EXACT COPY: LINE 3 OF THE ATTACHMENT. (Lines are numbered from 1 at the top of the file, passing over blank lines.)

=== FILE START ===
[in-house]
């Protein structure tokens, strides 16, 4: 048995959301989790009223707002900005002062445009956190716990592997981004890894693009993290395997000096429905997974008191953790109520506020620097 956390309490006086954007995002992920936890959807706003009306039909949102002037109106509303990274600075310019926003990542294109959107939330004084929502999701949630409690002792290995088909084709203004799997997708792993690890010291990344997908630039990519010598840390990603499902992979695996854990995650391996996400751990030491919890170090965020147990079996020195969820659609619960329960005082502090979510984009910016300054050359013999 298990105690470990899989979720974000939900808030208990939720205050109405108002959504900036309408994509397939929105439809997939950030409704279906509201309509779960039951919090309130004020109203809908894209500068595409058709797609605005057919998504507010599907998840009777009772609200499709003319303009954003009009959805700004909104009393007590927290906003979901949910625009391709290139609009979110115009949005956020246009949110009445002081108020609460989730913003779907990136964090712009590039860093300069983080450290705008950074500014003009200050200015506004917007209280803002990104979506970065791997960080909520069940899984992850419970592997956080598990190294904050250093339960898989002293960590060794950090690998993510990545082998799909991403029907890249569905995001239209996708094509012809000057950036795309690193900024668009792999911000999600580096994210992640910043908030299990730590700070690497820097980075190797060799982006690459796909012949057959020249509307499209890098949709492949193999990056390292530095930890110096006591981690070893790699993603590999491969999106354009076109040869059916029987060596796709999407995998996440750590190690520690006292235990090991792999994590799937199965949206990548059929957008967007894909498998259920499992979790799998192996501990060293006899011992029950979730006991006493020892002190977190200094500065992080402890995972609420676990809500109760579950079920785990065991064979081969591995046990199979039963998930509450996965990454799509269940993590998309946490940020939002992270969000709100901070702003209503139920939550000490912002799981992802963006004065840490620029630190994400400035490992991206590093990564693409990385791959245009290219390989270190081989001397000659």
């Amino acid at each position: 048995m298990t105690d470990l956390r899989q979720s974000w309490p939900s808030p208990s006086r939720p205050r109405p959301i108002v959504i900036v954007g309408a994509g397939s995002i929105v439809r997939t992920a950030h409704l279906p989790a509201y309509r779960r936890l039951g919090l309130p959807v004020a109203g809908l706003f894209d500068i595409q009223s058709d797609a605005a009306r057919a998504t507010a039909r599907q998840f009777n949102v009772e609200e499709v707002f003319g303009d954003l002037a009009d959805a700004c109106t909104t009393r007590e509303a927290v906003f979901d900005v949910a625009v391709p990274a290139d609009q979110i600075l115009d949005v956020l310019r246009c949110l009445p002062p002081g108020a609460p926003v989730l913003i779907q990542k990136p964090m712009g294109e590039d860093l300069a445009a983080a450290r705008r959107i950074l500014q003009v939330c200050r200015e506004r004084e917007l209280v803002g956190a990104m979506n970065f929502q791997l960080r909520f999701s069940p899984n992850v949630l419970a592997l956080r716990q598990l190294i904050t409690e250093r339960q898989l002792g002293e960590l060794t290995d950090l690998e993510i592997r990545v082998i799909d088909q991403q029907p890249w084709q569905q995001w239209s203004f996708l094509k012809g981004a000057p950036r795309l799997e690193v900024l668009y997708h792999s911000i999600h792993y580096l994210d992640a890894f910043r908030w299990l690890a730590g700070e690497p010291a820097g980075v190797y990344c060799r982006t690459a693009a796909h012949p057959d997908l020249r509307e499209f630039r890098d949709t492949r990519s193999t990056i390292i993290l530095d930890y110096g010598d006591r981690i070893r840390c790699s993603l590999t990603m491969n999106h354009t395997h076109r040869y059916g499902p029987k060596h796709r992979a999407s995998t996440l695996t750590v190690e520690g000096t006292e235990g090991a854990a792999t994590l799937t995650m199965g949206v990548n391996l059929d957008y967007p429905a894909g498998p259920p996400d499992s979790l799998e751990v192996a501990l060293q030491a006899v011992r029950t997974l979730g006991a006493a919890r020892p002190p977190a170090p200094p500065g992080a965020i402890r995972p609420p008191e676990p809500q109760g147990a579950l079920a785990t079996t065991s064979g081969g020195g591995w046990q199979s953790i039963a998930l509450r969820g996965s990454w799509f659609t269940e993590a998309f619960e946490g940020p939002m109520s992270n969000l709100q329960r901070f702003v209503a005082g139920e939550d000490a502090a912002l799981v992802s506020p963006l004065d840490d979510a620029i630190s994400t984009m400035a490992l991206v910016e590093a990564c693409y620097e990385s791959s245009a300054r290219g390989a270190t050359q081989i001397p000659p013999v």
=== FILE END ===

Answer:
């Amino acid at each position: 048995m298990t105690d470990l956390r899989q979720s974000w309490p939900s808030p208990s006086r939720p205050r109405p959301i108002v959504i900036v954007g309408a994509g397939s995002i929105v439809r997939t992920a950030h409704l279906p989790a509201y309509r779960r936890l039951g919090l309130p959807v004020a109203g809908l706003f894209d500068i595409q009223s058709d797609a605005a009306r057919a998504t507010a039909r599907q998840f009777n949102v009772e609200e499709v707002f003319g303009d954003l002037a009009d959805a700004c109106t909104t009393r007590e509303a927290v906003f979901d900005v949910a625009v391709p990274a290139d609009q979110i600075l115009d949005v956020l310019r246009c949110l009445p002062p002081g108020a609460p926003v989730l913003i779907q990542k990136p964090m712009g294109e590039d860093l300069a445009a983080a450290r705008r959107i950074l500014q003009v939330c200050r200015e506004r004084e917007l209280v803002g956190a990104m979506n970065f929502q791997l960080r909520f999701s069940p899984n992850v949630l419970a592997l956080r716990q598990l190294i904050t409690e250093r339960q898989l002792g002293e960590l060794t290995d950090l690998e993510i592997r990545v082998i799909d088909q991403q029907p890249w084709q569905q995001w239209s203004f996708l094509k012809g981004a000057p950036r795309l799997e690193v900024l668009y997708h792999s911000i999600h792993y580096l994210d992640a890894f910043r908030w299990l690890a730590g700070e690497p010291a820097g980075v190797y990344c060799r982006t690459a693009a796909h012949p057959d997908l020249r509307e499209f630039r890098d949709t492949r990519s193999t990056i390292i993290l530095d930890y110096g010598d006591r981690i070893r840390c790699s993603l590999t990603m491969n999106h354009t395997h076109r040869y059916g499902p029987k060596h796709r992979a999407s995998t996440l695996t750590v190690e520690g000096t006292e235990g090991a854990a792999t994590l799937t995650m199965g949206v990548n391996l059929d957008y967007p429905a894909g498998p259920p996400d499992s979790l799998e751990v192996a501990l060293q030491a006899v011992r029950t997974l979730g006991a006493a919890r020892p002190p977190a170090p200094p500065g992080a965020i402890r995972p609420p008191e676990p809500q109760g147990a579950l079920a785990t079996t065991s064979g081969g020195g591995w046990q199979s953790i039963a998930l509450r969820g996965s990454w799509f659609t269940e993590a998309f619960e946490g940020p939002m109520s992270n969000l709100q329960r901070f702003v209503a005082g139920e939550d000490a502090a912002l799981v992802s506020p963006l004065d840490d979510a620029i630190s994400t984009m400035a490992l991206v910016e590093a990564c693409y620097e990385s791959s245009a300054r290219g390989a270190t050359q081989i001397p000659p013999v």